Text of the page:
Saturday, 12 May 2012

12th May 2012

Hiya another uneventful few days. Steven saw his surgeon, but until Steven has a scan in 2 weeks time, the doctor cannot give any opinions, but it's a new start. Whilst there, due to Steven suffering pain in his left elbow, the doctor gave him a very painful injection directly into the elbow joint. The pain subsided almost immediately, but Steven can only have 3 of these injections, so hopefully only this one will be needed. With less pain there's more mobility, and the more mobility there will be less pain. We have to go this private route because the NHS is so over-whelmed. It's not the fault of the staff, it's the fault of the NHS being too successful in prolonging people's lives, so queues are inevitably longer. Steven was called urgently into Court on Wednesday, however it was only to see the Court's forensic doctor. Steven went in with a friend and solicitor, with all his doctor's notes. The doctor just looked at him briefly and said come back in a months time with the notes that Steven had in his hand!!. This upset Steven because there was no compassion shown by the doctor, and Steven felt that he was just a number. This is the feeling that's coming across more and more as things roll slowly along. Why is more time needed, the reports are there, the operation notes are there, the scars are there, what do people really want as proof that Steven has had an awful accident and is suffering incredible injuries, and may have health problems for a number of years!!! We have also decided that the time has come for Steven to start private one-to-one physiotherapy, so appointments have been made to start that process. In the meantime Steven continues is daily physiotherapy. Best regards Terry

Saturday, 5 May 2012

5th May 2012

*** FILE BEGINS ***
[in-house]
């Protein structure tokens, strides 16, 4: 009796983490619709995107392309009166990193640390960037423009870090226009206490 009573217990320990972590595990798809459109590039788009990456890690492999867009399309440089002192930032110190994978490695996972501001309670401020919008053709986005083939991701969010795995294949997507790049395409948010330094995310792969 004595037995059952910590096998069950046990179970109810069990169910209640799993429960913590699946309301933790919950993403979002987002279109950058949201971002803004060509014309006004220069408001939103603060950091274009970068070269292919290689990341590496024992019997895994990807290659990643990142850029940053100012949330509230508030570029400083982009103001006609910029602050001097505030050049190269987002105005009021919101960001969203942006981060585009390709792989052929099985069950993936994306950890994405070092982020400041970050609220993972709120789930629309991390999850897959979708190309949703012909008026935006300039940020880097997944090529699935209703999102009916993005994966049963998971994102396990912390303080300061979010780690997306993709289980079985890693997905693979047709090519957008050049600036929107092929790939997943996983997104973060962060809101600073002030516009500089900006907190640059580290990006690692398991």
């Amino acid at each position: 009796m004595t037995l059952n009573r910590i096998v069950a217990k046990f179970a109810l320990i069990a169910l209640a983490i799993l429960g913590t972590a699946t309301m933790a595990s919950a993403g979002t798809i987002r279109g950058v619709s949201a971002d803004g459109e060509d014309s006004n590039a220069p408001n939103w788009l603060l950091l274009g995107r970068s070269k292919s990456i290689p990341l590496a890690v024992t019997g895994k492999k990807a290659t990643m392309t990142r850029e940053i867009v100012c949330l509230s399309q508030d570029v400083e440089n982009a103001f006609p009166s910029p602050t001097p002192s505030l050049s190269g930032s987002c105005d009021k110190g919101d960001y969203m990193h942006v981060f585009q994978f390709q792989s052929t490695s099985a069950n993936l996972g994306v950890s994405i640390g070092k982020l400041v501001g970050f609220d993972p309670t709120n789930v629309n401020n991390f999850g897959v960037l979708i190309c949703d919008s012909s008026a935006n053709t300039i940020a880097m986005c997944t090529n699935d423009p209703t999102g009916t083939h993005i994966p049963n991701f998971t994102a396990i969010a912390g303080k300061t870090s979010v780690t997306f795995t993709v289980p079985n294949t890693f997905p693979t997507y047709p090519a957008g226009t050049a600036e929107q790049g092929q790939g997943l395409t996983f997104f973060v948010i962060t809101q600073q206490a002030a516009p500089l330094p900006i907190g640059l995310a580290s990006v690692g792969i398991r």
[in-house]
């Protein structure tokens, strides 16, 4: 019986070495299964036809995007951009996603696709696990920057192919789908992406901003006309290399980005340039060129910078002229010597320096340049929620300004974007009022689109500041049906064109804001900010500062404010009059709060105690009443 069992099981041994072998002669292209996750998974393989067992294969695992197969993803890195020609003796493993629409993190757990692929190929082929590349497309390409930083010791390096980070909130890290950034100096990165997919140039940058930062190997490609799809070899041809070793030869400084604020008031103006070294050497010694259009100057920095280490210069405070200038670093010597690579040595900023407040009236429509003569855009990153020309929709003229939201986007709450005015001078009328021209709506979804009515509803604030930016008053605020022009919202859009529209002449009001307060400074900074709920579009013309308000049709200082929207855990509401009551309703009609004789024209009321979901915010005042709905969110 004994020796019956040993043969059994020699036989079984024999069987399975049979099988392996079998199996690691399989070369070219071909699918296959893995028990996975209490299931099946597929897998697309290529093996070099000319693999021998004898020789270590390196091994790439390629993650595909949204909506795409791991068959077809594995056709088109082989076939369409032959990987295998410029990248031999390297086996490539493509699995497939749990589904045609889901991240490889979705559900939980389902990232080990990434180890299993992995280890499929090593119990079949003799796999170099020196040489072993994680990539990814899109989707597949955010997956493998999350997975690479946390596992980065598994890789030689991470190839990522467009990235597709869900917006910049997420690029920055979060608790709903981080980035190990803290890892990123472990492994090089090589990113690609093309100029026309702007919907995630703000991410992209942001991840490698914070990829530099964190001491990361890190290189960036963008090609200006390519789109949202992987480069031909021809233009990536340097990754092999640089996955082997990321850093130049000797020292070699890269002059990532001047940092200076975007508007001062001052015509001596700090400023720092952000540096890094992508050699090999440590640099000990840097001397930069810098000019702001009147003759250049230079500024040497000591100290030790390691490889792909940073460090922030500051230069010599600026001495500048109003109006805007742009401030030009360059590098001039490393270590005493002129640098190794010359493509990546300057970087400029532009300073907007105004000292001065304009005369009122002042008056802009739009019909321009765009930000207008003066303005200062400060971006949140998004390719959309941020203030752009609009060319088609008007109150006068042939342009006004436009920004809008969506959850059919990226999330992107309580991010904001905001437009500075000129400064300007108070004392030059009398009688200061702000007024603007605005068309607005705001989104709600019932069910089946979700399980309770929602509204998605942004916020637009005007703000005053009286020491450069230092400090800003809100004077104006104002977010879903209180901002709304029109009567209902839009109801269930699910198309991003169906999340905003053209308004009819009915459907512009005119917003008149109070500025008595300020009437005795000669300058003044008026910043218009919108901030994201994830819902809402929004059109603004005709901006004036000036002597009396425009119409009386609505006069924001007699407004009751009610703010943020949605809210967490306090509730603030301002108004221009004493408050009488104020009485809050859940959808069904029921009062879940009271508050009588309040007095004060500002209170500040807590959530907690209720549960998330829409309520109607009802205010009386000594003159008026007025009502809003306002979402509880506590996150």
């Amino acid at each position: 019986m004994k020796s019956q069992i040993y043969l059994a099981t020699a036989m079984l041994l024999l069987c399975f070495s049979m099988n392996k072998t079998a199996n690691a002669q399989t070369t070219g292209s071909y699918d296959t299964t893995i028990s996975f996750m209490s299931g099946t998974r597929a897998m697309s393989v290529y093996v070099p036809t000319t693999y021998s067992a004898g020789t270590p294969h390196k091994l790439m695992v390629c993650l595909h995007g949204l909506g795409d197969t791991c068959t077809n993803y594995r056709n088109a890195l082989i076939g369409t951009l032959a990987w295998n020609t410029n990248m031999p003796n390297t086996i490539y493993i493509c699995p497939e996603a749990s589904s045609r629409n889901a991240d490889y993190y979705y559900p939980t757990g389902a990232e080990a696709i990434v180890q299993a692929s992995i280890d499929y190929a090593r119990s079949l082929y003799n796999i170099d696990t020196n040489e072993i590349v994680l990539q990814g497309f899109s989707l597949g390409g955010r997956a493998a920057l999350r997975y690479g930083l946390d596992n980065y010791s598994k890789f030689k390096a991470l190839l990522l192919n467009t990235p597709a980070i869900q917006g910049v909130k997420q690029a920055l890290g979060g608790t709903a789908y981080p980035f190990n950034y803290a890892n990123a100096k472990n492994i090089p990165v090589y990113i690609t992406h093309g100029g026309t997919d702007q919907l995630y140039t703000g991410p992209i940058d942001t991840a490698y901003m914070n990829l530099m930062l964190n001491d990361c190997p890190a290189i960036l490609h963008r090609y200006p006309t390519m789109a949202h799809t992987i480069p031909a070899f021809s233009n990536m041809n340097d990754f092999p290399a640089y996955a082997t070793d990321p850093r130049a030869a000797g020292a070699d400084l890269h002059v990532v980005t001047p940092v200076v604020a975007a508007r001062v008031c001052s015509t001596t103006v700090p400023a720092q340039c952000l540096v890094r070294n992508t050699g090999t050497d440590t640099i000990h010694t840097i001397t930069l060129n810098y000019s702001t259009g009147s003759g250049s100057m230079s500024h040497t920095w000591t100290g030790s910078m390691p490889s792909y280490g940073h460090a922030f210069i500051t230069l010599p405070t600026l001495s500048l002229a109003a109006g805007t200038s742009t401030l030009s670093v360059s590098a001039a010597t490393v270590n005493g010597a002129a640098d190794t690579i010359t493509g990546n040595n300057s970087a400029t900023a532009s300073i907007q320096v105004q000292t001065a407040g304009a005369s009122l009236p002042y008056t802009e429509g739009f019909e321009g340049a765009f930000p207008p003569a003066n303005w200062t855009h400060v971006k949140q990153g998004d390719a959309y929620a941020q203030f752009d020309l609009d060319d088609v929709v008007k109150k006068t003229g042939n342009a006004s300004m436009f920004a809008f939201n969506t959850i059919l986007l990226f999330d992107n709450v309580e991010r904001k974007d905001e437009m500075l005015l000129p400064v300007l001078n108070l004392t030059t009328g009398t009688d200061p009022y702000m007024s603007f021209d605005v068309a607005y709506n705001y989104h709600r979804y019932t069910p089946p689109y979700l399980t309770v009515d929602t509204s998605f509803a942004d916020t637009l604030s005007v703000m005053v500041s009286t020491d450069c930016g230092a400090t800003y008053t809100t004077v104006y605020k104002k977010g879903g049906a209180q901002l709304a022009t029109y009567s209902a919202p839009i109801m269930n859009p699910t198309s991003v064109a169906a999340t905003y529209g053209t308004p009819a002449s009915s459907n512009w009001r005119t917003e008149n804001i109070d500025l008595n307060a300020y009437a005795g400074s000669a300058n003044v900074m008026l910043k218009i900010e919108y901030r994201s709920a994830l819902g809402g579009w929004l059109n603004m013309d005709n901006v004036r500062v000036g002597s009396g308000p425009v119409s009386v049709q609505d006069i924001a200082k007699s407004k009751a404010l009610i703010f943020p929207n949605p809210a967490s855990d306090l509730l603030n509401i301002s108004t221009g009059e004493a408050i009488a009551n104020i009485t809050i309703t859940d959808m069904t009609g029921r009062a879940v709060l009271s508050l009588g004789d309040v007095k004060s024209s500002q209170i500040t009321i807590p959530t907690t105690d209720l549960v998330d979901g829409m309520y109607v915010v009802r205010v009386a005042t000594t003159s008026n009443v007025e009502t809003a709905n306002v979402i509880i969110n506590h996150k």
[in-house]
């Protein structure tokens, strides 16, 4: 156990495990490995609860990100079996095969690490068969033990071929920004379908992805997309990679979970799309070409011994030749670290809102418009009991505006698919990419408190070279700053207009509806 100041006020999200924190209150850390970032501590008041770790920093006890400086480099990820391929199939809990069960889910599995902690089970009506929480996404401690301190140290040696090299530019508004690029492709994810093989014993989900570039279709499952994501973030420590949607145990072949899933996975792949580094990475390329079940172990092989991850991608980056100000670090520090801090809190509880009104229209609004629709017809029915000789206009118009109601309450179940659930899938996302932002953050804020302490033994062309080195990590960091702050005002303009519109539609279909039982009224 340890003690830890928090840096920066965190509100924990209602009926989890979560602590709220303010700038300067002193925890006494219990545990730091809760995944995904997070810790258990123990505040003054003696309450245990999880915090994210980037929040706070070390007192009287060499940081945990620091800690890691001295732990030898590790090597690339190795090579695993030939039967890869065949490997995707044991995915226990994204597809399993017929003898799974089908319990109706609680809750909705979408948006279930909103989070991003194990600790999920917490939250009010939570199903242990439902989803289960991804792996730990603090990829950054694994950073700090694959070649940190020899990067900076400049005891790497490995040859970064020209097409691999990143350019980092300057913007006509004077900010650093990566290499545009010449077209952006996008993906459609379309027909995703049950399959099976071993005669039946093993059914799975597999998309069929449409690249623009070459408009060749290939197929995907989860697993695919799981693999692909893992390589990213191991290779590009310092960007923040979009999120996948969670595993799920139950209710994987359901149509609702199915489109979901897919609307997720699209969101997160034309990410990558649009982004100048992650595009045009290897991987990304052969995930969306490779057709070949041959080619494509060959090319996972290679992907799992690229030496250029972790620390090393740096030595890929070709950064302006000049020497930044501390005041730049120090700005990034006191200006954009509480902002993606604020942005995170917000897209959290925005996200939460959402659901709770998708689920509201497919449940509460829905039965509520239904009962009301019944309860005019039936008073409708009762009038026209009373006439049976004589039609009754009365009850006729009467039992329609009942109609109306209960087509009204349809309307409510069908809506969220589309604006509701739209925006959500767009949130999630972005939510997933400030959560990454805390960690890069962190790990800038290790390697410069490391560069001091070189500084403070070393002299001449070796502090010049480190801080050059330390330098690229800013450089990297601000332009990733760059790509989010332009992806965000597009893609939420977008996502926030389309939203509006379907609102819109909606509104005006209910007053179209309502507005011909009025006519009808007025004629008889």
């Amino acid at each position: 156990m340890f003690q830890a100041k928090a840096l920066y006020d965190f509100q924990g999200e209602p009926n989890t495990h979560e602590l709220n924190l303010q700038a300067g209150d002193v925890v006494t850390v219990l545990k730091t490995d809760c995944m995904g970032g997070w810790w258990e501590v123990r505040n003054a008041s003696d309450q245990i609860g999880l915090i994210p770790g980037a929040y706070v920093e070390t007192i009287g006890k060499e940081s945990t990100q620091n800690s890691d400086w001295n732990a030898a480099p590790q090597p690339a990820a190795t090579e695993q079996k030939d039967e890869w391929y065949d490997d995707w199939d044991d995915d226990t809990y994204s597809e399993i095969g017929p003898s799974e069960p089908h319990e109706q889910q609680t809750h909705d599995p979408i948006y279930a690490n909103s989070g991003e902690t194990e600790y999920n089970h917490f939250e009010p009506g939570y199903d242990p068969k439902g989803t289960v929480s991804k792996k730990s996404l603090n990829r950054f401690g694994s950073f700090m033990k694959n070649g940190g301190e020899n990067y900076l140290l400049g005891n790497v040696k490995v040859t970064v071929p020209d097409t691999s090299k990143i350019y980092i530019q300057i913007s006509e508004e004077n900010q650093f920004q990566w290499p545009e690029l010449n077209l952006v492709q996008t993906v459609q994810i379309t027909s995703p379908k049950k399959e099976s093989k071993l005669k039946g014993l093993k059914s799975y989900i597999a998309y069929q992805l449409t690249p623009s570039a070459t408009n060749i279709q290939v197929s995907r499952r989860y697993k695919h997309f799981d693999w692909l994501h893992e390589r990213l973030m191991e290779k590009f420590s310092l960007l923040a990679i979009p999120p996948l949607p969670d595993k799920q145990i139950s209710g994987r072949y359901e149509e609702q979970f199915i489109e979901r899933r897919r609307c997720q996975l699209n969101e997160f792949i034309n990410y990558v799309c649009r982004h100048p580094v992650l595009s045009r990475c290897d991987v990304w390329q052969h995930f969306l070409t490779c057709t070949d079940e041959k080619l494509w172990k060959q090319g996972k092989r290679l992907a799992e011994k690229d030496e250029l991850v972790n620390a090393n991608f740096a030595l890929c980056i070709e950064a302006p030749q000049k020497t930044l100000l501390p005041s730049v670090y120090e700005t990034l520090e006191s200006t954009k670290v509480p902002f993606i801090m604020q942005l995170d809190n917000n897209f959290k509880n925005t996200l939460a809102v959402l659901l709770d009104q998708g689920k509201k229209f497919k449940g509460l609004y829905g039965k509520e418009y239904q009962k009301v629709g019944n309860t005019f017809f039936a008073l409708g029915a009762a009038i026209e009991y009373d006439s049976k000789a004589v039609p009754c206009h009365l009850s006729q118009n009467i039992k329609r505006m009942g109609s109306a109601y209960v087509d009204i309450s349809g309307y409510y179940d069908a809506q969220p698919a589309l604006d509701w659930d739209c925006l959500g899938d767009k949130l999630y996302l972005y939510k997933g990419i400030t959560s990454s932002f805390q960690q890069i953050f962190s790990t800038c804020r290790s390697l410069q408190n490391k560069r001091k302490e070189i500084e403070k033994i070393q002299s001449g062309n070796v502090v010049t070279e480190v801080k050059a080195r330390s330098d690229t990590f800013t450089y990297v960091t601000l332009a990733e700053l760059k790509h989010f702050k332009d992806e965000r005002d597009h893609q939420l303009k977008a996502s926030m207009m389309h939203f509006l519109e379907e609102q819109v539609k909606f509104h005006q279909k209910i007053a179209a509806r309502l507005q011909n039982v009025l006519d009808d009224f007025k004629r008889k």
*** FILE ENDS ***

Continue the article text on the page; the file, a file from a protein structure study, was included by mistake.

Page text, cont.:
Hiya, yet again not a lot to tell you. Briefly Steven has been given a 68% incapacity to work entitling him to a pension and all manner of benefits. However, unbeknown to us, we cannot claim these benefits we now have to get a solicitor to do all the ground work to do it for us!!!! However many hoops they give us to jump through we'll do it, Steven must have what he's entitled to. The Government though are doing their utmost to cut down the number of people on benefits, so it could be an uphill struggle, no different to England I suppose. We saw the solicitor Thursday 3rd May, and he has agreed to make the necessary enquiries. Apparently one Social Security department issues their opinion, then we have to visit another department for them to agree or disagree with the first assessment. Steven continues his physiotherapy at the clinic and at home. His appetite has increased, and we can already see the difference in skin tone and general well being. He actually looks forward to eating, preparing it all for himself, unfortunately the food he's doing is so good, we will probably start putting on weight as well. Ref' his physio', at home Monday 30th April, he was outside on his step machine working quite well, when I started chasing the dog around, Steven looked at us (we weren't near him) and due to the halt in his concentration he fell off the step machine, landing on his hip operation area, and his back hitting a flower pot. The floor and flower pot are fine ;-). Steven's only problem was us looking down at him, he's literally had enough of people watching over and caring for him if that makes sense. We are going out for a Chinese Monday night with friends and Steven is going to go to physio' and then afterwards he's going to cross a main road for a coffee to wait for us to finish and fetch him. We've told him our concerns but he insists he wants to do these things, but it's very difficult for us to let go. He's had his second session for his new tattoo, and though I don't like them, it does look good. This is something he wants to do, to inflict pain on himself instead of from the accident, and in any case it takes his mind off the pain for a short time. Next week we start a new round of doctor's appointments about Steven's left foot and ankle. Look up "dropped foot syndrome" if you're interested. In the accident, his leg was almost severed completely between knee and ankle, the scar is huge but clean. As well as bone and extensive muscle damage, nerves were cut which control the action of the ankle and foot. When he puts pressure on his foot, he has a lot of pain from the broken bone deep within the ankle. The biggest problem is that he cannot raise his foot or toes, the front of his foot hangs down permanently. Remember he has to tell each part of his body what to do and that's an added problem because it may be that the problem with his foot could be caused by the motor function of the brain which was damaged. The ankle bone damage is in a dodgy position and may not be able to be operated on. The foot problem may be alleviated by swapping over tendons from one side to the other because it's more important for the foot to be able to lifted than to be pointed downwards, that can come with gravity. Or he can have one of my tendons which he has refused, but if I have to I'll insist. Or he wears a rather large and uncomfortable boot. Or we can try to have an experimental implant in his hip and knee, controlled by a gadget on his belt, which then recognises when the foot is down, and the implant makes the foot come back up. We hope to find out more next Tuesday. Steven’s cousin Ian Wykes successfully made the 12 day trek to Mount Everest Base Camp, although some members of the group didn’t make it and had to hospitalized due to altitude sickness. Well done and thank you Ian. Best regards Terry